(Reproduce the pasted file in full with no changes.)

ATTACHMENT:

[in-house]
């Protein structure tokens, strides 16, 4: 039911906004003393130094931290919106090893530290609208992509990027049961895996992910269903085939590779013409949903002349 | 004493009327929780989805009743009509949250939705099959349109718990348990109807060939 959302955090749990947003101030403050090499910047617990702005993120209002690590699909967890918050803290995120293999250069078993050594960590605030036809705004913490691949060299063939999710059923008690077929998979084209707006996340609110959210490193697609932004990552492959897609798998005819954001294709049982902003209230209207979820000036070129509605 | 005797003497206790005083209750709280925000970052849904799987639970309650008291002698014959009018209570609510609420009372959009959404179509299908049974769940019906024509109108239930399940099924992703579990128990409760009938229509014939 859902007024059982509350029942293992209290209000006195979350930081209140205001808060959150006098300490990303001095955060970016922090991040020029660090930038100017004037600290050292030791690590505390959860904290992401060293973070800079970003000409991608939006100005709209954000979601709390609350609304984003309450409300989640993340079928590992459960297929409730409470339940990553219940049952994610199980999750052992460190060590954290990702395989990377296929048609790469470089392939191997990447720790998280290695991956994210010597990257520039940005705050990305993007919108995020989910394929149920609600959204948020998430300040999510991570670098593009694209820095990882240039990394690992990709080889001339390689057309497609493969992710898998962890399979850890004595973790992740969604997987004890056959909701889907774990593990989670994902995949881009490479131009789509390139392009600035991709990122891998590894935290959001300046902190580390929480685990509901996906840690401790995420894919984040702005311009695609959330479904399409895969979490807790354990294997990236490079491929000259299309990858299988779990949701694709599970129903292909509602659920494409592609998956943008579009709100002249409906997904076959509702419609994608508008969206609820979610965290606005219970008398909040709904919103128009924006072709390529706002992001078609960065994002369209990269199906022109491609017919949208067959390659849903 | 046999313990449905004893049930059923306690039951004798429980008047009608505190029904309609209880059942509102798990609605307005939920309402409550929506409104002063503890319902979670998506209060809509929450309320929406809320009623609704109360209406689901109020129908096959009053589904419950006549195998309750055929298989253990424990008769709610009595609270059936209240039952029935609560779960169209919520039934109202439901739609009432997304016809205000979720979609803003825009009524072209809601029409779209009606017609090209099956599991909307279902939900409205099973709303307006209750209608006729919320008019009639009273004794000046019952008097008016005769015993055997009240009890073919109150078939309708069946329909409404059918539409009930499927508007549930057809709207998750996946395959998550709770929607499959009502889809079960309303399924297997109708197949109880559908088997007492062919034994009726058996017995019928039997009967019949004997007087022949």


[in-house]
């Protein structure tokens, strides 16, 4: 039911906004003393130094931290919106090893530290609208992509990027049961895996992910269903085939590779013409949903002349 | 004493009327929780989805009743009509949250939705099959349109718990348990109807060939 959302955090749990947003101030403050090499910047617990702005993120209002690590699909967890918050803290995120293999250069078993050594960590605030036809705004913490691949060299063939999710059923008690077929998979084209707006996340609110959210490193697609932004990552492959897609798998005819954001294709049982902003209230209207979820000036070129509605 | 005797003497206790005083209750709280925000970052849904799987639970309650008291002698014959009018209570609510609420009372959009959404179509299908049974769940019906024509109108239930399940099924992703579990128990409760009938229509014939 859902007024059982509350029942293992209290209000006195979350930081209140205001808060959150006098300490990303001095955060970016922090991040020029660090930038100017004037600290050292030791690590505390959860904290992401060293973070800079970003000409991608939006100005709209954000979601709390609350609304984003309450409300989640993340079928590992459960297929409730409470339940990553219940049952994610199980999750052992460190060590954290990702395989990377296929048609790469470089392939191997990447720790998280290695991956994210010597990257520039940005705050990305993007919108995020989910394929149920609600959204948020998430300040999510991570670098593009694209820095990882240039990394690992990709080889001339390689057309497609493969992710898998962890399979850890004595973790992740969604997987004890056959909701889907774990593990989670994902995949881009490479131009789509390139392009600035991709990122891998590894935290959001300046902190580390929480685990509901996906840690401790995420894919984040702005311009695609959330479904399409895969979490807790354990294997990236490079491929000259299309990858299988779990949701694709599970129903292909509602659920494409592609998956943008579009709100002249409906997904076959509702419609994608508008969206609820979610965290606005219970008398909040709904919103128009924006072709390529706002992001078609960065994002369209990269199906022109491609017919949208067959390659849903 | 046999313990449905004893049930059923306690039951004798429980008047009608505190029904309609209880059942509102798990609605307005939920309402409550929506409104002063503890319902979670998506209060809509929450309320929406809320009623609704109360209406689901109020129908096959009053589904419950006549195998309750055929298989253990424990008769709610009595609270059936209240039952029935609560779960169209919520039934109202439901739609009432997304016809205000979720979609803003825009009524072209809601029409779209009606017609090209099956599991909307279902939900409205099973709303307006209750209608006729919320008019009639009273004794000046019952008097008016005769015993055997009240009890073919109150078939309708069946329909409404059918539409009930499927508007549930057809709207998750996946395959998550709770929607499959009502889809079960309303399924297997109708197949109880559908088997007492062919034994009726058996017995019928039997009967019949004997007087022949």